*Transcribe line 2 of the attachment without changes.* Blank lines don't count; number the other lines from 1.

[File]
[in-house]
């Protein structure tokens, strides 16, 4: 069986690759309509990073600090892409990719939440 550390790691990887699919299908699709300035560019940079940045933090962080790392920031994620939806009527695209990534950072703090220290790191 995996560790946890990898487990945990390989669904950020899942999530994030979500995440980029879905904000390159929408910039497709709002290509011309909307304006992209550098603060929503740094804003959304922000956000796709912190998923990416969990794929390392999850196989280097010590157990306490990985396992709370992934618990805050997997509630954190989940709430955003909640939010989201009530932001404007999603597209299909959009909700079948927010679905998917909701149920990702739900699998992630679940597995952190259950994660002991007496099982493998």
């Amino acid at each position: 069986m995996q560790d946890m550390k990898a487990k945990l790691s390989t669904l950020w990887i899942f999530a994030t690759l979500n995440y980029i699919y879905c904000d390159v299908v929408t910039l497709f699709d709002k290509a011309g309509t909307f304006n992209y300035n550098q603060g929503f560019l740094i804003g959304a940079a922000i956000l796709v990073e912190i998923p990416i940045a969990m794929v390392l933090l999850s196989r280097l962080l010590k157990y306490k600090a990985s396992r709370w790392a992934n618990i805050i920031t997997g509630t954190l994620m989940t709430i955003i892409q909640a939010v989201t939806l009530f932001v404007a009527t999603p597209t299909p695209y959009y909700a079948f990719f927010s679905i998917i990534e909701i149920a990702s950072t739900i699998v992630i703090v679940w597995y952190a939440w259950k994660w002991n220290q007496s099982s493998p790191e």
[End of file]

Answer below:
């Protein structure tokens, strides 16, 4: 069986690759309509990073600090892409990719939440 550390790691990887699919299908699709300035560019940079940045933090962080790392920031994620939806009527695209990534950072703090220290790191 995996560790946890990898487990945990390989669904950020899942999530994030979500995440980029879905904000390159929408910039497709709002290509011309909307304006992209550098603060929503740094804003959304922000956000796709912190998923990416969990794929390392999850196989280097010590157990306490990985396992709370992934618990805050997997509630954190989940709430955003909640939010989201009530932001404007999603597209299909959009909700079948927010679905998917909701149920990702739900699998992630679940597995952190259950994660002991007496099982493998």